I want to have specific exposure to AI, and I understand that this increases my risk level and will require some research on my part.

As with most industries, ETFs have been created to hold stocks exclusively related to the AI industry. Multiple investment firms offer AI-focused ETFs, so a proper amount of due diligence is required to find the one that would be suitable for your investing goals. If you designate a portion of your portfolio to the AI industry alone, you should also understand that this inherently increases your risk level. As an investor, you should expect that anything that can potentially perform better than the overall stock market can also lose more than the overall stock market. Think about the overall risk that you can handle in your portfolio and consider dialing the amount you invest down to a point that it will not upset your risk budget for your broader financial goals.


I want to find the next big AI stock, and I am willing to increase my risk level considerably and the amount of time I spend monitoring my portfolio.

Start-up stocks have some of the widest risk/reward possible outcomes. The value of a stock can go to zero if a company folds, which is entirely possible with start-up companies in an industry that requires such intense capital as AI does. On the other end of the spectrum, Nvidia (NVDA) is up 165% YTD and trading close to $390 per share with a P/E ratio just over 200 (as of June 9, 2023). By contrast, the S&P 500 index is up nearly 13%, and has had a P/E ratio in the low 20s recently. This performance highlights that an investor who can find a “next big thing” company like Nvidia before the rest of the world knows about it can potentially walk away with enormous profits in a short period of time. However, buying start-up stocks also requires that an investor understand and accept the risk of possibly losing 100% of the invested dollars. Either way, the path of trying to find the next Nvidia requires a concentrated time commitment to research and monitor the stocks.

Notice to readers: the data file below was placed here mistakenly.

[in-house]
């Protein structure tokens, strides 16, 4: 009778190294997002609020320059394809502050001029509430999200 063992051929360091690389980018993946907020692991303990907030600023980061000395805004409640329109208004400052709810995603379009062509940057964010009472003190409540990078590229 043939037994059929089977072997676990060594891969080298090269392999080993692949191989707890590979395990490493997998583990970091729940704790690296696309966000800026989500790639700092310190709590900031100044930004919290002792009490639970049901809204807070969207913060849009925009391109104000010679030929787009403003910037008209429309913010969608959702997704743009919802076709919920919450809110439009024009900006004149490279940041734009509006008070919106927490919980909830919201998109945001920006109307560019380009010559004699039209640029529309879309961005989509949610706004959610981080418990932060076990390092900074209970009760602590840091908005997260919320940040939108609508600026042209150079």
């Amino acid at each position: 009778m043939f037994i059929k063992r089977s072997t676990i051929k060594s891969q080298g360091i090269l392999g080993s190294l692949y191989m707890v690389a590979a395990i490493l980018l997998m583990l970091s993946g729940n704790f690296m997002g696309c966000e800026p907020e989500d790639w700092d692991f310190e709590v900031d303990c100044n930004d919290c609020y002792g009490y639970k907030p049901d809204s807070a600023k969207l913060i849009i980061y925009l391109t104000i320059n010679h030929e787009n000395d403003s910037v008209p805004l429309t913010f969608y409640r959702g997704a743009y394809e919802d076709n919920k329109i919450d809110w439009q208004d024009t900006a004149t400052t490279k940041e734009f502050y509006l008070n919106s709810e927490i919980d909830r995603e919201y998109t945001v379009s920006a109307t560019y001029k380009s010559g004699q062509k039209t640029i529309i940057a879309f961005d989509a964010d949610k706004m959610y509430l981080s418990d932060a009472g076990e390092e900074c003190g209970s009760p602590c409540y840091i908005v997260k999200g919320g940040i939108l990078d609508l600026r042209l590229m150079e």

If AI is here to stay, as many believe, investors have the potential to benefit from the efficiencies it may bring to a variety of industries. But even the enormous potential that AI - or any investment theme - has should not disrupt the construction of a portfolio that has been thoughtfully designed to meet your needs.

If you know someone who would benefit from a complimentary review of their portfolio, they can contact us at




Debra Brennan Tagg is a CERTIFIED FINANCIAL PLANNER™ Professional and the creator of the DBT360 Financial Plan, a proprietary program that helps her clients prioritize their goals, leverage their resources, and address their risks. She is the president of BFS Advisory Group and teaches the public and the financial services industry about the importance of values-based financial planning and investor education.